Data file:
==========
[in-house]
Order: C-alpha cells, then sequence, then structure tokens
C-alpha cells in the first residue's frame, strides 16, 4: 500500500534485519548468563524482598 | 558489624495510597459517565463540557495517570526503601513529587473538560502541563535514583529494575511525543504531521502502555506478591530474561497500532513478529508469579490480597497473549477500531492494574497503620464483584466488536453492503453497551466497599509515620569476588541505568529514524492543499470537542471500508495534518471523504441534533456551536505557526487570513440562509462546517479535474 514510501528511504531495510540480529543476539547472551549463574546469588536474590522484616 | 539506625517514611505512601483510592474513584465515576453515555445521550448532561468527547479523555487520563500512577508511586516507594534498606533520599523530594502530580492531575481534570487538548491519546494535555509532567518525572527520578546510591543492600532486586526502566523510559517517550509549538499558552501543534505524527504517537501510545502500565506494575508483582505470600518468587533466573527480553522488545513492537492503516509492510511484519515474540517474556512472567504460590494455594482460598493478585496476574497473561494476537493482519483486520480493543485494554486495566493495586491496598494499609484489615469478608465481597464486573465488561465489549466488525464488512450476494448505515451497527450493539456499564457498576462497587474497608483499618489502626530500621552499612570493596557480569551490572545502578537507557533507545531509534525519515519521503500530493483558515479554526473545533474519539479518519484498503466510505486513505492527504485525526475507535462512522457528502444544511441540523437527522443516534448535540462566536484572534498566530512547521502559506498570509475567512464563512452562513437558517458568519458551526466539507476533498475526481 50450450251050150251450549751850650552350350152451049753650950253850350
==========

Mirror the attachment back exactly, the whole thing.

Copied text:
[in-house]
Order: C-alpha cells, then sequence, then structure tokens
C-alpha cells in the first residue's frame, strides 16, 4: 500500500534485519548468563524482598 | 558489624495510597459517565463540557495517570526503601513529587473538560502541563535514583529494575511525543504531521502502555506478591530474561497500532513478529508469579490480597497473549477500531492494574497503620464483584466488536453492503453497551466497599509515620569476588541505568529514524492543499470537542471500508495534518471523504441534533456551536505557526487570513440562509462546517479535474 514510501528511504531495510540480529543476539547472551549463574546469588536474590522484616 | 539506625517514611505512601483510592474513584465515576453515555445521550448532561468527547479523555487520563500512577508511586516507594534498606533520599523530594502530580492531575481534570487538548491519546494535555509532567518525572527520578546510591543492600532486586526502566523510559517517550509549538499558552501543534505524527504517537501510545502500565506494575508483582505470600518468587533466573527480553522488545513492537492503516509492510511484519515474540517474556512472567504460590494455594482460598493478585496476574497473561494476537493482519483486520480493543485494554486495566493495586491496598494499609484489615469478608465481597464486573465488561465489549466488525464488512450476494448505515451497527450493539456499564457498576462497587474497608483499618489502626530500621552499612570493596557480569551490572545502578537507557533507545531509534525519515519521503500530493483558515479554526473545533474519539479518519484498503466510505486513505492527504485525526475507535462512522457528502444544511441540523437527522443516534448535540462566536484572534498566530512547521502559506498570509475567512464563512452562513437558517458568519458551526466539507476533498475526481 50450450251050150251450549751850650552350350152451049753650950253850350